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vis-à-vis

[vee-zuh-vee; French vee-za-vee] /ˌvi zəˈvi; French vi zaˈvi/
adverb
1.
face to face:
They sat vis-à-vis at the table.
adjective
2.
face-to-face:
a vis-à-vis encounter.
3.
Numismatics. (of a coin) having two portraits facing each other.
preposition
4.
in relation to; compared with:
income vis-à-vis expenditures.
5.
facing; opposite:
They were now vis-à-vis the most famous painting in the Louvre.
noun, plural vis-à-vis
[vee-zuh-veez; French vee-za-vee] /ˌvi zəˈviz; French vi zaˈvi/ (Show IPA)
6.
a person face to face with or situated opposite to another:
He offered a cigarette to his vis-à-vis.
7.
a date at a social affair:
She introduced her vis-à-vis to the hostess.
8.
a person of equal authority, rank, or the like:
my vis-à-vis in the Louisville office.
9.
a carriage in which the occupants sit face to face.
10.
Furniture. tête-à-tête (def 2).
Origin
1745-1755
1745-55; < French: face to face; see visage
Dictionary.com Unabridged
Based on the Random House Dictionary, © Random House, Inc. 2014.
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Examples from the web for vis-à-vis
  • Traveling by sea ferry offers certain benefits regarding personal comfort and transporting luggage vis-a-vis air travel.
British Dictionary definitions for vis-à-vis

vis-à-vis

/ˌviːzɑːˈviː/
preposition
1.
in relation to; regarding
2.
face to face with; opposite
adverb, adjective
3.
face to face; opposite
noun (pl) vis-à-vis
4.
a person or thing that is situated opposite to another
5.
a person who corresponds to another in office, capacity, etc; counterpart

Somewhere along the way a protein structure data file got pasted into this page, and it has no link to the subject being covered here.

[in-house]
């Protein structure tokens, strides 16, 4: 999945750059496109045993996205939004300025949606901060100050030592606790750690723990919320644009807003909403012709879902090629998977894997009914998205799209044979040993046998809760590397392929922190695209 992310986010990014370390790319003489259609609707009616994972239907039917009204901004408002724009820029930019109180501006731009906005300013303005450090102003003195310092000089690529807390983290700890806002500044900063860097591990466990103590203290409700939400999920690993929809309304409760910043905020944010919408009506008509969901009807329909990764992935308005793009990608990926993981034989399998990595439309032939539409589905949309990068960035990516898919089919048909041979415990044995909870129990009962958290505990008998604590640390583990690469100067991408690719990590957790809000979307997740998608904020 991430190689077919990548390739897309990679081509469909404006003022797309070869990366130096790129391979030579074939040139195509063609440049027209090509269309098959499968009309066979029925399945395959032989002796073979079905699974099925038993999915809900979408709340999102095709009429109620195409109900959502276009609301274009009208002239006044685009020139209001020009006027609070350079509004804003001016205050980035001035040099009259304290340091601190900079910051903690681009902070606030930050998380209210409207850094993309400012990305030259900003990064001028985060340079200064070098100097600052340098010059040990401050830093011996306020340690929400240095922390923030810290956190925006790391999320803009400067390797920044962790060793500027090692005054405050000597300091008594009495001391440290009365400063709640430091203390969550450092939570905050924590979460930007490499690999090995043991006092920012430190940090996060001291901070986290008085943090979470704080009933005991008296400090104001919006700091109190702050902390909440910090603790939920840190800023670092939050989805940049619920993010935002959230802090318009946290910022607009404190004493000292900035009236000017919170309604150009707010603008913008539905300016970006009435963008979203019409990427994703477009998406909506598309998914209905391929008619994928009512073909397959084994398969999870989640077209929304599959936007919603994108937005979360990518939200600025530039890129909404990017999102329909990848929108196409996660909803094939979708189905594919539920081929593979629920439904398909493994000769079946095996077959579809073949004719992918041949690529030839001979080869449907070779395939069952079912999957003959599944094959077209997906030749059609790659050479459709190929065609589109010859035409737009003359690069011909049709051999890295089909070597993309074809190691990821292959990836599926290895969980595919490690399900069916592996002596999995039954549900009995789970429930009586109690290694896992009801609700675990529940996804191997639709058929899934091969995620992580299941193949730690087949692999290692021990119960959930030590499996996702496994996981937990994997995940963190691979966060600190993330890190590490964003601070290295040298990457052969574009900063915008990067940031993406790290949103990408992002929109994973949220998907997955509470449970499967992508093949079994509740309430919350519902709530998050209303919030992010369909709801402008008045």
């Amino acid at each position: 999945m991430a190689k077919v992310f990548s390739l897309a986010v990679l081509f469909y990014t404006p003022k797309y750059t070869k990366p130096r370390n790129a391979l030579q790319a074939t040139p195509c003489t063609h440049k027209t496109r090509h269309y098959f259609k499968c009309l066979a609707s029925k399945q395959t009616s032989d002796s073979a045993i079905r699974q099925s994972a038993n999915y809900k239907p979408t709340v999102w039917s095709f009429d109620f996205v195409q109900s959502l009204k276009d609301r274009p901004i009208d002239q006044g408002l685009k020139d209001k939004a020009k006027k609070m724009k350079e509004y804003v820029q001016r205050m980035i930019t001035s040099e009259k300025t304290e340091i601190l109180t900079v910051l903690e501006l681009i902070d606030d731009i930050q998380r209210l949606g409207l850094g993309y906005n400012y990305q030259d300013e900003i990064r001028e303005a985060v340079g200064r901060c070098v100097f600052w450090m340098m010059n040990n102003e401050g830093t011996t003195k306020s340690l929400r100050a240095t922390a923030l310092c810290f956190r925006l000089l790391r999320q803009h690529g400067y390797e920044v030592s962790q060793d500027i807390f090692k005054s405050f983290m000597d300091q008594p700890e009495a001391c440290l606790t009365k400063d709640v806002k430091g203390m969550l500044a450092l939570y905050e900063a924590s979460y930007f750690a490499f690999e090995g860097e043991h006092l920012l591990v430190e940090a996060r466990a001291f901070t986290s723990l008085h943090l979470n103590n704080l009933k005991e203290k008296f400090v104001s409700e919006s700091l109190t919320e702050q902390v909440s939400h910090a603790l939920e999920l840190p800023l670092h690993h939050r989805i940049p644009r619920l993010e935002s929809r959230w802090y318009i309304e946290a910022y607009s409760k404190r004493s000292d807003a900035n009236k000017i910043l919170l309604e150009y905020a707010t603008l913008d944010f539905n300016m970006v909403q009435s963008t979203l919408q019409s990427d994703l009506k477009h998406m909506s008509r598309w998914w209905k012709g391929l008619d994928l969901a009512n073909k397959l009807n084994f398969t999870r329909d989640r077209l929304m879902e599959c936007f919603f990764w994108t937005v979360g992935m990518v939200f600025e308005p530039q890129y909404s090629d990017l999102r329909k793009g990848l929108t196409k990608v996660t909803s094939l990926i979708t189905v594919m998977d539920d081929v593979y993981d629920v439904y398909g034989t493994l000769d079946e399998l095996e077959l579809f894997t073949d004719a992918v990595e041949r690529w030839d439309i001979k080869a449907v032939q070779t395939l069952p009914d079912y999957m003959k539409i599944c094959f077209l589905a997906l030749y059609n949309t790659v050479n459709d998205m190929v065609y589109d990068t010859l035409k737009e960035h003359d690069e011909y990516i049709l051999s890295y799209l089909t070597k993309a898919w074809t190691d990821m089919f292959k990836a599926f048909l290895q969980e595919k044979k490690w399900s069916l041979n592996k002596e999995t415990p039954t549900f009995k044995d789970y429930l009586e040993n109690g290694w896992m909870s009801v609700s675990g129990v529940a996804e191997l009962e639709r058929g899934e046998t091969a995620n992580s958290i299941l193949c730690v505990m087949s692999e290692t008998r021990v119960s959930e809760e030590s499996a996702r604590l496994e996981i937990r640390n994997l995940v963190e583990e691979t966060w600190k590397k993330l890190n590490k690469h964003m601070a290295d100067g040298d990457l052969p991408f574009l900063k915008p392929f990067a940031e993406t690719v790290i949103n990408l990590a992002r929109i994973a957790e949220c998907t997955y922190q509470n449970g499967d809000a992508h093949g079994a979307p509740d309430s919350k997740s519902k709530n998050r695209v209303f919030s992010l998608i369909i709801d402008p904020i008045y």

6.
an upholstered sofa; tête-à-tête
7.
a type of horse-drawn carriage in which the passengers sit opposite one another
8.
a coin having an obverse upon which two portraits appear facing each other
Word Origin
C18: French, from vis face
Collins English Dictionary - Complete & Unabridged 2012 Digital Edition
© William Collins Sons & Co. Ltd. 1979, 1986 © HarperCollins
Publishers 1998, 2000, 2003, 2005, 2006, 2007, 2009, 2012
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Word Origin and History for vis-à-vis

vis-a-vis

1753, from French prepositional use of the adj. vis-à-vis "face to face," from Old French vis "face" (see visage).

Online Etymology Dictionary, © 2010 Douglas Harper
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vis-à-vis in Culture
vis-à-vis [(vee-zuh-vee)]

Relative to; compared with: “She performed well vis-à-vis the rest of the competitors.”

The American Heritage® New Dictionary of Cultural Literacy, Third Edition
Copyright © 2005 by Houghton Mifflin Company.
Published by Houghton Mifflin Company. All rights reserved.
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Word Value for vis

6
7
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